46. Nicholls, A. (2006). Social entrepreneurship—New models of sustainable social change. Oxford: Oxford University Press.Google Scholar
  47. Nicholls, A. (2009). We do good things, don't we? “Blended value accounting” in social entrepreneurship. Accounting, Organizations and Society, 34(6–7), 755–769.CrossRefGoogle Scholar
  48. Nicholls, A. (2010). Institutionalising social entrepreneurship in regulatory space: Reporting and disclosure by community interest companies. Accounting, Organizations and Society, 35(4), 394–415.CrossRefGoogle Scholar
  49. Phelan, A. (2015). Protecting care home residents from mistreatment and abuse: On the need for policy. Risk Management and Healthcare Policy, 8, 215–223.CrossRefGoogle Scholar
  50. Pillemer, K., & Moore, D. W. (1990). Highlights from a study of abuse of patients in nursing homes. Journal of Elder Abuse Neglect, 2(1/2), 5–29.CrossRefGoogle Scholar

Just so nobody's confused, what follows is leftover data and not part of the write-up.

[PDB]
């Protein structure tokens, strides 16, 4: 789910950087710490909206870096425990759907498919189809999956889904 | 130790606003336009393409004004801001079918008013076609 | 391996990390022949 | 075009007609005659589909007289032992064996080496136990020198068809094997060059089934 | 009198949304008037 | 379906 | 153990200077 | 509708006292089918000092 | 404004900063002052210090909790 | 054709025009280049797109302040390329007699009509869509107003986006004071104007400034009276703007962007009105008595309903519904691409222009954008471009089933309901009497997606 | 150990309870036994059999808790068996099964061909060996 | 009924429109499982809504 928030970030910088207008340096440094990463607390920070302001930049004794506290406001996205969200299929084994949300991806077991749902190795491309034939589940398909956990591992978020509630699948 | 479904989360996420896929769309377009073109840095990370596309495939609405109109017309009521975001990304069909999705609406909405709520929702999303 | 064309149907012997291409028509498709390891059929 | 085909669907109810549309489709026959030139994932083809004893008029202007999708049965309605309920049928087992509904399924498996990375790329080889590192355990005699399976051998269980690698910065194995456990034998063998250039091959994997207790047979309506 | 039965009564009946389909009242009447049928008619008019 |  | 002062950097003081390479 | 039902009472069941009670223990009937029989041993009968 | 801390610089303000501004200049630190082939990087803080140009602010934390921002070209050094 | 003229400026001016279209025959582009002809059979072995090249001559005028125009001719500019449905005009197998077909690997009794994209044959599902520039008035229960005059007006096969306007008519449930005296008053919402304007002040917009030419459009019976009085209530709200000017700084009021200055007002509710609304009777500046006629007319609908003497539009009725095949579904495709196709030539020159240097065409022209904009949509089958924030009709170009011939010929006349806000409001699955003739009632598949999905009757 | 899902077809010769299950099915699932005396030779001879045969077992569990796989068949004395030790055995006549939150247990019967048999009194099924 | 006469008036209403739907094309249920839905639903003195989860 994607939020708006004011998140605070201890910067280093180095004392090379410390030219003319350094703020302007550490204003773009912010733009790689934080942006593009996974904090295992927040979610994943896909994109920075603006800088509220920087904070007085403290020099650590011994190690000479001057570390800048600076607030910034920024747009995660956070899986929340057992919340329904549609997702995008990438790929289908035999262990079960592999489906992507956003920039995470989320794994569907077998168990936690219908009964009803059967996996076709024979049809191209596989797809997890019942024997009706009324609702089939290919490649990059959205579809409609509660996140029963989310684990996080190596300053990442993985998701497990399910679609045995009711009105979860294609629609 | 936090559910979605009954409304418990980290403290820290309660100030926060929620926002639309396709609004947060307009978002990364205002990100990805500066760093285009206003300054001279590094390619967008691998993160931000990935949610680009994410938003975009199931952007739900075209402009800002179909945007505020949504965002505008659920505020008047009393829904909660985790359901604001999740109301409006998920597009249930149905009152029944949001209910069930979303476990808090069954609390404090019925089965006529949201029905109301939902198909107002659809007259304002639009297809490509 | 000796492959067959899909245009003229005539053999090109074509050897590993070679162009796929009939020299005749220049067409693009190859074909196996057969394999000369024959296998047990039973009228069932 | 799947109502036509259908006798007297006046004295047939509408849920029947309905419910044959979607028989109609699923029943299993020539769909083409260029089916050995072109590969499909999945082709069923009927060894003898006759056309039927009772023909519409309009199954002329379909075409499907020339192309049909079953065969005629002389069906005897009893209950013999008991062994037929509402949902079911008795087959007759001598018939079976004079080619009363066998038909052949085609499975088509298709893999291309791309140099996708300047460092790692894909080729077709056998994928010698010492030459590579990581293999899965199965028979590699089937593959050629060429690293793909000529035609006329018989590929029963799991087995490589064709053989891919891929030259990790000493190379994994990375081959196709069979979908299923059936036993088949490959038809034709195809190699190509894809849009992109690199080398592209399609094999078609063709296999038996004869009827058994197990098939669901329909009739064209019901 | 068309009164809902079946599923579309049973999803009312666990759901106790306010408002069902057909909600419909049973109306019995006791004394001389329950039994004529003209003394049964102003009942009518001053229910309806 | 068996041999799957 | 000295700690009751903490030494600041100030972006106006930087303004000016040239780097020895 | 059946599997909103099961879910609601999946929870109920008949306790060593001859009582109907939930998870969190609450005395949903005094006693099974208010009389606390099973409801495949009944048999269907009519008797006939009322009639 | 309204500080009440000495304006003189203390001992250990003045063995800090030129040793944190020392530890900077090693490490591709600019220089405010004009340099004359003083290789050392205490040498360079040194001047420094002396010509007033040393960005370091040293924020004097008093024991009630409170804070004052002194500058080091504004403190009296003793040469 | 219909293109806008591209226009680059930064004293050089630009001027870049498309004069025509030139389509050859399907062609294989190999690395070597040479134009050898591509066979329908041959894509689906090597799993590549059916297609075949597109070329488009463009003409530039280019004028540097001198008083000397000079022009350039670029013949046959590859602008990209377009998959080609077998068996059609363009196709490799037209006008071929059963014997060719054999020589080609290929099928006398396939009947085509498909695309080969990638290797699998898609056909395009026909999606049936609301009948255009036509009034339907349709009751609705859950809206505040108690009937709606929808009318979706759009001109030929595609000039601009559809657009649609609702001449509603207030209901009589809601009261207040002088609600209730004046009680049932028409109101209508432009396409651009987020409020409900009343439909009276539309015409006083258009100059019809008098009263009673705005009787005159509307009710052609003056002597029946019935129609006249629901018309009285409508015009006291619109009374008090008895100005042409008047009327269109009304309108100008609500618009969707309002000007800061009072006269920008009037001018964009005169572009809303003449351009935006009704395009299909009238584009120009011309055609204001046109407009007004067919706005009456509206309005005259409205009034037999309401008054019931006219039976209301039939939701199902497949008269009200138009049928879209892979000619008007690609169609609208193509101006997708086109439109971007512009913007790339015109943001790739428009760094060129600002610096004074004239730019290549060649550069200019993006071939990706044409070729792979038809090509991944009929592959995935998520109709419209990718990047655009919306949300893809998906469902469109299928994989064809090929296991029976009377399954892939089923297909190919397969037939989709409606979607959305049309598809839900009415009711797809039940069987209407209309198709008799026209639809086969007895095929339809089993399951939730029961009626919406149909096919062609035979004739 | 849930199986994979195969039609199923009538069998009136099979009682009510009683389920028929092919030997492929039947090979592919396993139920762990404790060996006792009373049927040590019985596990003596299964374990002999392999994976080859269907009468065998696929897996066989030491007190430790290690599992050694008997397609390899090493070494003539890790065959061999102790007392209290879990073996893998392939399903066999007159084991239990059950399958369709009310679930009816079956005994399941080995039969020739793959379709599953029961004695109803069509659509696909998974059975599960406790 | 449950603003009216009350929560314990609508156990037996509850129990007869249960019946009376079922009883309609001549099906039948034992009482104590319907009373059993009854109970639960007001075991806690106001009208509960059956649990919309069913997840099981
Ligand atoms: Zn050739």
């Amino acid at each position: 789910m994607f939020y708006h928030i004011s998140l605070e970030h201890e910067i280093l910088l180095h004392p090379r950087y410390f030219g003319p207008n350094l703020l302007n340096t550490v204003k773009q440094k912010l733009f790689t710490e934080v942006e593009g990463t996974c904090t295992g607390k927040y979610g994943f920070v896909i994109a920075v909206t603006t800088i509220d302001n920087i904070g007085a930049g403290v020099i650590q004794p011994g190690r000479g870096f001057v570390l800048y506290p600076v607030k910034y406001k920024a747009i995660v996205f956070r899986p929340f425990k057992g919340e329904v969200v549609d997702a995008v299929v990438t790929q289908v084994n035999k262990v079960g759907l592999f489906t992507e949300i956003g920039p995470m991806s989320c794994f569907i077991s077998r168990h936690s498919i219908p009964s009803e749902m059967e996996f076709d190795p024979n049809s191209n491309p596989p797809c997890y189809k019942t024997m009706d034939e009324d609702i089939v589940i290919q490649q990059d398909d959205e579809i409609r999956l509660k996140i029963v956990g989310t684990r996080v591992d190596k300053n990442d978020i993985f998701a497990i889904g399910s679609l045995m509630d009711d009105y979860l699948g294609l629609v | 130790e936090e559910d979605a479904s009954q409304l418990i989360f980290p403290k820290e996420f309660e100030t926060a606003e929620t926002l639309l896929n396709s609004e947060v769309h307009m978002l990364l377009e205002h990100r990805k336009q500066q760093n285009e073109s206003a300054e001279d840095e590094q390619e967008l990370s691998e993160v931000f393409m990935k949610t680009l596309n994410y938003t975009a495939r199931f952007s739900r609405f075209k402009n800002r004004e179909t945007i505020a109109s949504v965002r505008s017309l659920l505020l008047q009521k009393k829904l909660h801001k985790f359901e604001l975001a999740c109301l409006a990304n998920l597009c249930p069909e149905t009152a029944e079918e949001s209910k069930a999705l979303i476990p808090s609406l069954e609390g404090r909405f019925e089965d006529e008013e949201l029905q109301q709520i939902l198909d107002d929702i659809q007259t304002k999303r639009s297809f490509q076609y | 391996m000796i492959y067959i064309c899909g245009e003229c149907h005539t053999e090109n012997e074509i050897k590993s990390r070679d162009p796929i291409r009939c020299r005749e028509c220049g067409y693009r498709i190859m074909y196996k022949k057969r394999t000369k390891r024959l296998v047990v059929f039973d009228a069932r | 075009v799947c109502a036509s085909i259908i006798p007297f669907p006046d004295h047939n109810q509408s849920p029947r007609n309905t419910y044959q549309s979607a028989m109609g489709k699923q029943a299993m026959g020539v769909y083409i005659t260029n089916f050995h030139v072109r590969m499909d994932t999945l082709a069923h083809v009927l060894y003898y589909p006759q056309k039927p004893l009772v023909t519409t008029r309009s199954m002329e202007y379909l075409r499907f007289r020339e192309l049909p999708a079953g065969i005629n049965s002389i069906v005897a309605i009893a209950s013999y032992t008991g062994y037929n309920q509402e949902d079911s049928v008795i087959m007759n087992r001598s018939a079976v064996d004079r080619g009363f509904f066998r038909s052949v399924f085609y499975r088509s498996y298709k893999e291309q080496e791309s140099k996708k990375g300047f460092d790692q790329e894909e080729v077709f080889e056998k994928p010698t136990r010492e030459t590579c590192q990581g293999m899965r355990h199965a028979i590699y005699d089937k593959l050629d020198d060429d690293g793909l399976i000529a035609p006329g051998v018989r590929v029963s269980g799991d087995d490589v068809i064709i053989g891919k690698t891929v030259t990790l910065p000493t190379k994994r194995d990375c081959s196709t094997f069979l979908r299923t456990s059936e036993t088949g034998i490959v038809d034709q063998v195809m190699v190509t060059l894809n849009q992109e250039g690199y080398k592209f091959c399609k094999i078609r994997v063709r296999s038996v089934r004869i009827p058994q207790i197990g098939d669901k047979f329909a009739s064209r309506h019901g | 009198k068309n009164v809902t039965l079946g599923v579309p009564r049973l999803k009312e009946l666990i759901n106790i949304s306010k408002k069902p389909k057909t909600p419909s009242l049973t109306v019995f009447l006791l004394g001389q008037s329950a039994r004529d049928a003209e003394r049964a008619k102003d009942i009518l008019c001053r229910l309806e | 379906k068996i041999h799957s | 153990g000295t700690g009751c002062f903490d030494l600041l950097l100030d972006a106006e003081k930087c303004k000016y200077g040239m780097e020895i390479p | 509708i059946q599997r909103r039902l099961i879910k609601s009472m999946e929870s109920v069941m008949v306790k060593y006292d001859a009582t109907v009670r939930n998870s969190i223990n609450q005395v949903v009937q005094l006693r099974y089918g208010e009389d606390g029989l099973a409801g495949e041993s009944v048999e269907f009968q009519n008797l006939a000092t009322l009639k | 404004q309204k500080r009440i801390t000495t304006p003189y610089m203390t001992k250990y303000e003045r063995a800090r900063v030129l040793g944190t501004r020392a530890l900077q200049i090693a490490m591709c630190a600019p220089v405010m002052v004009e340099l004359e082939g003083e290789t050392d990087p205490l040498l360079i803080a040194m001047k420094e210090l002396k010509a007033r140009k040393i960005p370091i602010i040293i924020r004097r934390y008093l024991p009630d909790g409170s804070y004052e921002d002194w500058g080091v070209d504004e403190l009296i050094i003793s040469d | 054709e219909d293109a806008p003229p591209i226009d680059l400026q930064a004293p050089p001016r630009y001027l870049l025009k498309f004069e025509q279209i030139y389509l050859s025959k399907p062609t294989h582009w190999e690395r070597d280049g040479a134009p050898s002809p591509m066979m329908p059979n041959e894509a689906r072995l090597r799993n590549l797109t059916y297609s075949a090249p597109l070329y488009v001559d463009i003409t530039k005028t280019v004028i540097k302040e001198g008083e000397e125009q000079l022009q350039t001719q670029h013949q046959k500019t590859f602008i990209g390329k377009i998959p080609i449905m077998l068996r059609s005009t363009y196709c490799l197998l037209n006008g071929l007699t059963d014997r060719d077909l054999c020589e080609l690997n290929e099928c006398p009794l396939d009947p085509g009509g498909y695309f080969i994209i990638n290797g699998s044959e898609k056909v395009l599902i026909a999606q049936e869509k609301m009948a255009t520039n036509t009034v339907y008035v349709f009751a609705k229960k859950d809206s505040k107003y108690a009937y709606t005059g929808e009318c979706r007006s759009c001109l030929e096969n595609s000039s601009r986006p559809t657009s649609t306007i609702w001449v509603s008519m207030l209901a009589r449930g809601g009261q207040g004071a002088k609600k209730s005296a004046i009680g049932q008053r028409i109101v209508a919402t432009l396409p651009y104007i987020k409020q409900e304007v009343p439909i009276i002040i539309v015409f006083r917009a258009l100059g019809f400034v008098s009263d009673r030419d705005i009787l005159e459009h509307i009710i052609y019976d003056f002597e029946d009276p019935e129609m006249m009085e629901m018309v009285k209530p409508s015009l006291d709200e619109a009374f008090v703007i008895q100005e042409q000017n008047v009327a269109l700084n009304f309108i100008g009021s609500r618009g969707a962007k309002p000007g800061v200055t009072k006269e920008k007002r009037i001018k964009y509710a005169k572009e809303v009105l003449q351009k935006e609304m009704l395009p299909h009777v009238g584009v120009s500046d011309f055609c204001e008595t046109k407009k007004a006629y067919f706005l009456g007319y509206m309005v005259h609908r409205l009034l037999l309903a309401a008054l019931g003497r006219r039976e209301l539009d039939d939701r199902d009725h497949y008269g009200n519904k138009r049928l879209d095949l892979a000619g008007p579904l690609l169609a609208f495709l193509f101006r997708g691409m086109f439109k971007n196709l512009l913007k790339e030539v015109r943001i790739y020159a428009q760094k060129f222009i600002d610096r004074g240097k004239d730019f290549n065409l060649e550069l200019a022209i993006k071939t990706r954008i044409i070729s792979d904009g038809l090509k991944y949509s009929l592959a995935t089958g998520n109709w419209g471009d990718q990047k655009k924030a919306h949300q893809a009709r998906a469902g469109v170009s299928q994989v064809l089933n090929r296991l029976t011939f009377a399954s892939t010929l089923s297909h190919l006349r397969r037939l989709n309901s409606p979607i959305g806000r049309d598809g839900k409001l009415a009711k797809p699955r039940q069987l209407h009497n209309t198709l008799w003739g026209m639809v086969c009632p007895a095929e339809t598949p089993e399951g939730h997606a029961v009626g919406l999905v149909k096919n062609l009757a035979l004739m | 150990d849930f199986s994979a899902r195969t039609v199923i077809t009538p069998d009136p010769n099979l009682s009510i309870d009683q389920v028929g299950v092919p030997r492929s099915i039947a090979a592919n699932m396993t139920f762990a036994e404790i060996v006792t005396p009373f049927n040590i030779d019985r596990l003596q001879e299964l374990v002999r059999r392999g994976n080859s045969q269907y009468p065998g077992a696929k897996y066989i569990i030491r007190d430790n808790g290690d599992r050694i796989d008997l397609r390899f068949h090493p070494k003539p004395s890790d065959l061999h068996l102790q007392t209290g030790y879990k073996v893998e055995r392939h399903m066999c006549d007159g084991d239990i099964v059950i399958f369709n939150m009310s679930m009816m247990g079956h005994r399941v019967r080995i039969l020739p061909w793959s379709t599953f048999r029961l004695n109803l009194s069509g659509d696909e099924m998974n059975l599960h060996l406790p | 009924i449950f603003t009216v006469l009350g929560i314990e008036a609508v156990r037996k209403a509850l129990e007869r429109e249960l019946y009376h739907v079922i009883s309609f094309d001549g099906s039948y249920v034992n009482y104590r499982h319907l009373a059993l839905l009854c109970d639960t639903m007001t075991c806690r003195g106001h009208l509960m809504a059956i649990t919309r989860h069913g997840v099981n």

51. Pruchno, R. (2017). International aging: Spotlighting the spotlights. Gerontologist, 57(3), 392–395.CrossRefGoogle Scholar
  52. Saveman, B., Astrom, S., Bucht, G., & Norberg, A. (1999). Elder abuse in residential settings in Sweden. Journal of Elder Abuse Neglect, 10(1/2), 43–60.CrossRefGoogle Scholar
  53. Scott, W. R. (2015). Financial accounting theory (7th ed.). Toronto: Pearson.Google Scholar
  54. Social Welfare Department, Hong Kong SAR Government. (2016). Provision of Residential Care Home Services for the Elders through Open Tender, legislative council panel on welfare services - allocation of new social welfare service units, Hong Kong: Social Welfare Department.Google Scholar